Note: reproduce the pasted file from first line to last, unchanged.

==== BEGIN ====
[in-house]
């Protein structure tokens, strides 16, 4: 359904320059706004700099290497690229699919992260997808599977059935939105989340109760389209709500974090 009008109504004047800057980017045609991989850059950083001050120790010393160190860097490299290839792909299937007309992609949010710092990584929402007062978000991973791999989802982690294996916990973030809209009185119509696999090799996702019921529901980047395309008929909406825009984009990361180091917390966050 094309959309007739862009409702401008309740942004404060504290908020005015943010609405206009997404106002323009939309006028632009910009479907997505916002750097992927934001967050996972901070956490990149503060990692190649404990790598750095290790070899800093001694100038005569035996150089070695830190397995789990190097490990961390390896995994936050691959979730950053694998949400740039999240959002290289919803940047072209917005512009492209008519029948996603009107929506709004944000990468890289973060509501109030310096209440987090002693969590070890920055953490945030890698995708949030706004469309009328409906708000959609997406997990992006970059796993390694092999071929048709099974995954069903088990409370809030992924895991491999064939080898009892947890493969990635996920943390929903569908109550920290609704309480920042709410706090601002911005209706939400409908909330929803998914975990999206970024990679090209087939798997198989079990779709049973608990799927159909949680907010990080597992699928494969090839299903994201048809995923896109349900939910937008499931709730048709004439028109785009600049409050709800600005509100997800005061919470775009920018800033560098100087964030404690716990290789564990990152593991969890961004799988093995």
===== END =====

[in-house]
């Protein structure tokens, strides 16, 4: 359904320059706004700099290497690229699919992260997808599977059935939105989340109760389209709500974090 009008109504004047800057980017045609991989850059950083001050120790010393160190860097490299290839792909299937007309992609949010710092990584929402007062978000991973791999989802982690294996916990973030809209009185119509696999090799996702019921529901980047395309008929909406825009984009990361180091917390966050 094309959309007739862009409702401008309740942004404060504290908020005015943010609405206009997404106002323009939309006028632009910009479907997505916002750097992927934001967050996972901070956490990149503060990692190649404990790598750095290790070899800093001694100038005569035996150089070695830190397995789990190097490990961390390896995994936050691959979730950053694998949400740039999240959002290289919803940047072209917005512009492209008519029948996603009107929506709004944000990468890289973060509501109030310096209440987090002693969590070890920055953490945030890698995708949030706004469309009328409906708000959609997406997990992006970059796993390694092999071929048709099974995954069903088990409370809030992924895991491999064939080898009892947890493969990635996920943390929903569908109550920290609704309480920042709410706090601002911005209706939400409908909330929803998914975990999206970024990679090209087939798997198989079990779709049973608990799927159909949680907010990080597992699928494969090839299903994201048809995923896109349900939910937008499931709730048709004439028109785009600049409050709800600005509100997800005061919470775009920018800033560098100087964030404690716990290789564990990152593991969890961004799988093995």